NAIROBI, June 3 (Xinhua) -- Kenya should consider reducing tax to help stimulate businesses, an expert said on Monday.
Michael Mburugu, head of tax at regional taxation firm PKF, told journalists in Nairobi that many large medium-sized companies are struggling to keep afloat due to sustained adverse economic climate in the last three years.
"In order to stimulate growth and put these companies back on track, the government should consider reducing the income tax rate from 30 (percent) to 20 percent for businesses for a period of three years to enable companies re-invest in their businesses and help to create employment," Mburugu said.
He noted that following the recently announced currency demonetization, a local tax amnesty would be a golden opportunity for the government to collect tax and also widen the tax net since many people would be attracted to take this up.
"The on-going foreign income tax amnesty that is expiring on June 30, 2019, has been very successful, an indication that a local amnesty would also be very successful," Mburugu said. "We recommend such an amnesty be at a preferential rate of principal tax, providing a win-win situation for both the government and the tax payer."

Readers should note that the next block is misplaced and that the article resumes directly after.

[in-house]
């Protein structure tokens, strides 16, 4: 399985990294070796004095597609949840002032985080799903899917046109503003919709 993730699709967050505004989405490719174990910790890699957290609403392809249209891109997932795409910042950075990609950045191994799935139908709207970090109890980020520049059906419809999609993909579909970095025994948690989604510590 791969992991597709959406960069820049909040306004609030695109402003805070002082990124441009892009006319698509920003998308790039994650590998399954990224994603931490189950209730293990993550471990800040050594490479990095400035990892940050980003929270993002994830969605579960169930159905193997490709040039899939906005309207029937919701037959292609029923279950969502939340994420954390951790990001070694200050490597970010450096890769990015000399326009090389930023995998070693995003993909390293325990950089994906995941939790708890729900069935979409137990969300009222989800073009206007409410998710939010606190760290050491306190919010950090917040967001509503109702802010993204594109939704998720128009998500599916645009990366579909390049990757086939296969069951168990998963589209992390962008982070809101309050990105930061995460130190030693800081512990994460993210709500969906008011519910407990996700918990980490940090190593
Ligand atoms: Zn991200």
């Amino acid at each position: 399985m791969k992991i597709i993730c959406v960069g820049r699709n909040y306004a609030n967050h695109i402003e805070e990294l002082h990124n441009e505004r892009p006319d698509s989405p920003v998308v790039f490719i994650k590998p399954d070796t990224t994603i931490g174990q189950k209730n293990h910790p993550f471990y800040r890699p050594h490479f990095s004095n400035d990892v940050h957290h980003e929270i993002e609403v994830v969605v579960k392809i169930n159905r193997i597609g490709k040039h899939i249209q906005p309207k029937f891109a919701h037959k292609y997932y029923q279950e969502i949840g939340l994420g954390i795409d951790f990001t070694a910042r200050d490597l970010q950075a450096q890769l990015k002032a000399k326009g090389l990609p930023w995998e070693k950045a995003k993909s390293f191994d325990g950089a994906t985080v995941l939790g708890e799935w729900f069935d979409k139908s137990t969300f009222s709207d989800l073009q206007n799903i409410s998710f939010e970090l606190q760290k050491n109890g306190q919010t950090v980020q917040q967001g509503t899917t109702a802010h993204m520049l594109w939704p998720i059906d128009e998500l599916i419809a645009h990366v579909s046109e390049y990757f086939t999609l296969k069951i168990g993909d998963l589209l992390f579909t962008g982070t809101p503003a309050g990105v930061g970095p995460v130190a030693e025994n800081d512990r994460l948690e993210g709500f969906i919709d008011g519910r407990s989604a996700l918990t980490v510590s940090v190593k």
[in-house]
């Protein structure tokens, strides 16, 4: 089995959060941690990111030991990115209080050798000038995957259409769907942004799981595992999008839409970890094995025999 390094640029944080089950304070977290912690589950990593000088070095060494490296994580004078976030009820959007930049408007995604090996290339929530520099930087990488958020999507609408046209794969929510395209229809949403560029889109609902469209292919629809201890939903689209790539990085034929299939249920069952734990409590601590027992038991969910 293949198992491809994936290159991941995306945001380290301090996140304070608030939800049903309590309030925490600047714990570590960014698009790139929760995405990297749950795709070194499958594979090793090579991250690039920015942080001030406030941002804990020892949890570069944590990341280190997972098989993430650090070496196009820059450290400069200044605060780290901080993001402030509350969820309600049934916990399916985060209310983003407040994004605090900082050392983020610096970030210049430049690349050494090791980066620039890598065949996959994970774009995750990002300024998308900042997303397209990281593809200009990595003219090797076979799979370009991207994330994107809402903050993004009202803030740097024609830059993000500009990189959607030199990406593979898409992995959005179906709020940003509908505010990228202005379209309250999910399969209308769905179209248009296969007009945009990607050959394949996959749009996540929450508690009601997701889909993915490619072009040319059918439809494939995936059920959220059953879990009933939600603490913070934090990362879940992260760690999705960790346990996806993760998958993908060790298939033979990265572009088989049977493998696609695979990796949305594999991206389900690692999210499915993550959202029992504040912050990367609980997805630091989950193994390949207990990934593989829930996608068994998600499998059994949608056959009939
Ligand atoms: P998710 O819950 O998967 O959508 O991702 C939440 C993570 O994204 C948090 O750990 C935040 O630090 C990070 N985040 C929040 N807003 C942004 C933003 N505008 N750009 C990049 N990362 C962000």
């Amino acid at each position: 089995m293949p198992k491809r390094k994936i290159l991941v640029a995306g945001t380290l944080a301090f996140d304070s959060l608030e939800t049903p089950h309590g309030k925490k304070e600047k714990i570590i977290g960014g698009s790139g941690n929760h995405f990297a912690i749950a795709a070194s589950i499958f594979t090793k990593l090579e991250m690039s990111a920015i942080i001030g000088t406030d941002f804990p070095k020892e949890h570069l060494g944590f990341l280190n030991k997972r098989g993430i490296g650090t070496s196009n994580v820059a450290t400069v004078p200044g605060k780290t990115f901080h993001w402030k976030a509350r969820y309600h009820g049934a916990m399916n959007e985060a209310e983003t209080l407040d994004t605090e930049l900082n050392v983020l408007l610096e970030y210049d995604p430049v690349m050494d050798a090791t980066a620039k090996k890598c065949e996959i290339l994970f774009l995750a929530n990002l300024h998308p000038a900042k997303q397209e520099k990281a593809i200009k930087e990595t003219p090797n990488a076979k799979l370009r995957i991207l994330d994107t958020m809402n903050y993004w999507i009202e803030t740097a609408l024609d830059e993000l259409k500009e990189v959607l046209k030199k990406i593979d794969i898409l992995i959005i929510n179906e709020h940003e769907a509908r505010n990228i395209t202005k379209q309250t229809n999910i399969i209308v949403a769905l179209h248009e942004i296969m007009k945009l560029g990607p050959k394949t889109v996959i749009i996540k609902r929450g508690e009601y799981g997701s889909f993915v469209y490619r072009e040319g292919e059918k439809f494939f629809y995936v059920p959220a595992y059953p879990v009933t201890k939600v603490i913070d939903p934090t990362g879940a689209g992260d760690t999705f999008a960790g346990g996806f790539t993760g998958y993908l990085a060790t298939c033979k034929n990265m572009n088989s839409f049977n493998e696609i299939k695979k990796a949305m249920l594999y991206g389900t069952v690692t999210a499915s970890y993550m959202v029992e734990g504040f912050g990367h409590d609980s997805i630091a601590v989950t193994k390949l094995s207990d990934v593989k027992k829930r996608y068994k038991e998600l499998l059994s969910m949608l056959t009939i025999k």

Kenya should also modernize its tax laws because the current income tax law was put in place in 1974, he said.
Mburugu said that the world has truly become a village and significant business deals are happening on a continuous basis between or among people who are in various parts of the world for which value is created and monumental sums of money is made.
"The taxation of such trade is complicated and requires modern tax laws and tools such as the common reporting standards... across various territorial jurisdictions," he added.